So the portraits that we are looking at produced by Kaveh Golestan, beyond the fact that I think there are the most sophisticated, interesting, and intimate group of works studying the female, they also are loaded now with the weight of history. The destruction of the area also meant that the peripheral cultures which included song and dance and film and socializing – so it included drinking houses. It included cabarets. It included meeting places. Even there was theatres in the neighborhood – it also eradicated that culture which is a segment of our popular culture, really. It certainly wasn’t an elitist culture. So it becomes interesting sociologically even in terms of the erasure of urban areas and redefinition of those areas. It just raises questions which are interesting to be critically investigated, and that’s where the arcosia is digging down to bring out the object, but I’m interested in a much wider understanding.
Tehran’s Red Light District, Newtown
The history of the area is interesting, especially because it ends in a kind of annihilation, in a kind of erasure, because when in the ’20s, some women were expelled from the inside of the city walls of Tehran. There was already political motivation linked to this decision. …There was a desire to again public support by showing that one is being very proactive in creating a safe and clean space, urban space within the city, et cetera. So these spaces have often been used politically to attract, support, motivate the masses to rally… But it’s almost mythological, and it’s very interesting within the Iranian kind of mindset that the story is linked to British diplomats who had arranged to visit a particular brothel on a particular night, and that this is leaked, and then the space is raided, and these diplomats are embarrassingly arrested, and it is hugely exploited in the political scene that these colonial sort of diplomats – not that Iran was a colony, but there was this sort of anxiety about the British role in Iran that they are up to no good, basically. In some factions, they extended it to the infidel sleeping with the Muslim woman, that sort of thing. Of course, there’s always the religious tone comes in whenever power is involved in the Iranian scene. And then Reza Khan, not yet king, used this to have them expelled… And the women are flogged in public and humiliated and then expelled from the city, and there’s huge grand act of expelling them. And then the story goes that other women are expelled as well. But a new neighborhood is provided for them, and it’s called Newtown.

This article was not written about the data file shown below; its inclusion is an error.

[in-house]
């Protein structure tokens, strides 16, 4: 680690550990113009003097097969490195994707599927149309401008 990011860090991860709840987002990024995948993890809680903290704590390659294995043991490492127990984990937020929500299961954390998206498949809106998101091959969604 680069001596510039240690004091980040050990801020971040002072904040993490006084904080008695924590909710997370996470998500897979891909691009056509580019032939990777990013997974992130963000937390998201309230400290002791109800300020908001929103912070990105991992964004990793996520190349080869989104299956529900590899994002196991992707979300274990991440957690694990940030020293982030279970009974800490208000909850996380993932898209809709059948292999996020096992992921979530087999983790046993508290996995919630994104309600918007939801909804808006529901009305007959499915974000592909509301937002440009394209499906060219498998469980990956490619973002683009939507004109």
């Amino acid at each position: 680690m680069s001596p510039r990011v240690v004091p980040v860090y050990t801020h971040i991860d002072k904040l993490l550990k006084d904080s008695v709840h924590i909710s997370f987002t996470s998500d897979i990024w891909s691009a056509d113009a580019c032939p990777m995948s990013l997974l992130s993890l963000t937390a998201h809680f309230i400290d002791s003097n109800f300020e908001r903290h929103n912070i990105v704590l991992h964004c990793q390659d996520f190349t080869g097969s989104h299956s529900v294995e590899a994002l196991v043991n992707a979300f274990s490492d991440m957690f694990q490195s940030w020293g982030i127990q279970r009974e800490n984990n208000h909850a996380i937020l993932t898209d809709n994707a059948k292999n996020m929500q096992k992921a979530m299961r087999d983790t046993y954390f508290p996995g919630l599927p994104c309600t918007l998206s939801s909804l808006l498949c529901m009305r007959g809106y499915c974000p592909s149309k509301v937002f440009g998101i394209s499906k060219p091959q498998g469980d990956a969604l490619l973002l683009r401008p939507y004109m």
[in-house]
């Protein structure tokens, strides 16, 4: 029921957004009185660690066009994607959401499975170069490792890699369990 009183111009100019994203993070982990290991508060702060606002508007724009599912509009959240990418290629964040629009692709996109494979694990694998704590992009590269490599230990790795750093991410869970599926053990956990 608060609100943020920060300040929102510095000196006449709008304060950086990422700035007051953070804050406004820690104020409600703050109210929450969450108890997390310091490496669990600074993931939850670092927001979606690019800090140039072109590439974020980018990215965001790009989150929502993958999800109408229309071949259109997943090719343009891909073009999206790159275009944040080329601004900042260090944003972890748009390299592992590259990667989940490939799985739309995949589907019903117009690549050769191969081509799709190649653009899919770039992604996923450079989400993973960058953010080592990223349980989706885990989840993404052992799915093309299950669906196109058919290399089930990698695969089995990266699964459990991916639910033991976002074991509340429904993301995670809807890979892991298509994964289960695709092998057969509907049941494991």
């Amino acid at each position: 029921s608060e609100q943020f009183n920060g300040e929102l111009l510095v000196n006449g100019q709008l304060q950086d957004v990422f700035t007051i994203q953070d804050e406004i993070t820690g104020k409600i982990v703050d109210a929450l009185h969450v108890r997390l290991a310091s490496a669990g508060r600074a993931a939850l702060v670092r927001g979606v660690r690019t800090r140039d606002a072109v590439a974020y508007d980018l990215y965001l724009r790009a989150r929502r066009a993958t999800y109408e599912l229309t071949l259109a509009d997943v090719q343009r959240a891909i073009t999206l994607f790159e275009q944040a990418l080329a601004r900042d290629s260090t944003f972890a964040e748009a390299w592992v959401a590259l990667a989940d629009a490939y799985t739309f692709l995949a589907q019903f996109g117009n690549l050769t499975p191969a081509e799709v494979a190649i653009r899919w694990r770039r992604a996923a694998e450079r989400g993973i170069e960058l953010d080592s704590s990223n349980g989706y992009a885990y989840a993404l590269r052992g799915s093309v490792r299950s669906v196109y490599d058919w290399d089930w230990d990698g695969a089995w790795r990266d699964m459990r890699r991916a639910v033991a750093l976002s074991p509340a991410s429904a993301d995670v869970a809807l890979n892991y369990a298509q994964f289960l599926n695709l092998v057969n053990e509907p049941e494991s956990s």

Shiraz became a platform for promoting exactly that kind of innovation that was basically not possible through the traditional channels which were governed through the ministry. Censorship is a big issue, but also I think the aesthetics that was being promoted by Shiraz was so transgressive and experimental that aesthetically, it was difficult to be comprehended in a way. So, Shiraz becomes a liberal space. Also, it’s inside of Iran, and that’s very, very interesting. The link between the contemporary expressions which are also rooted in tradition is another very interesting nativist experiment that happens all across Africa and Asia that performers in their search for identity not only return to their traditions, but actually appropriate them. So they create contemporary expressions by appropriating what is a traditional myth or what is a traditional ritual. … The Shiraz Festival is interesting in that respect because it’s not operating only during that decolonized era of anti-imperialism and national sovereignty and national independence and assertion of native identities, but is also operating across exactly that thought line, which is the Cold War.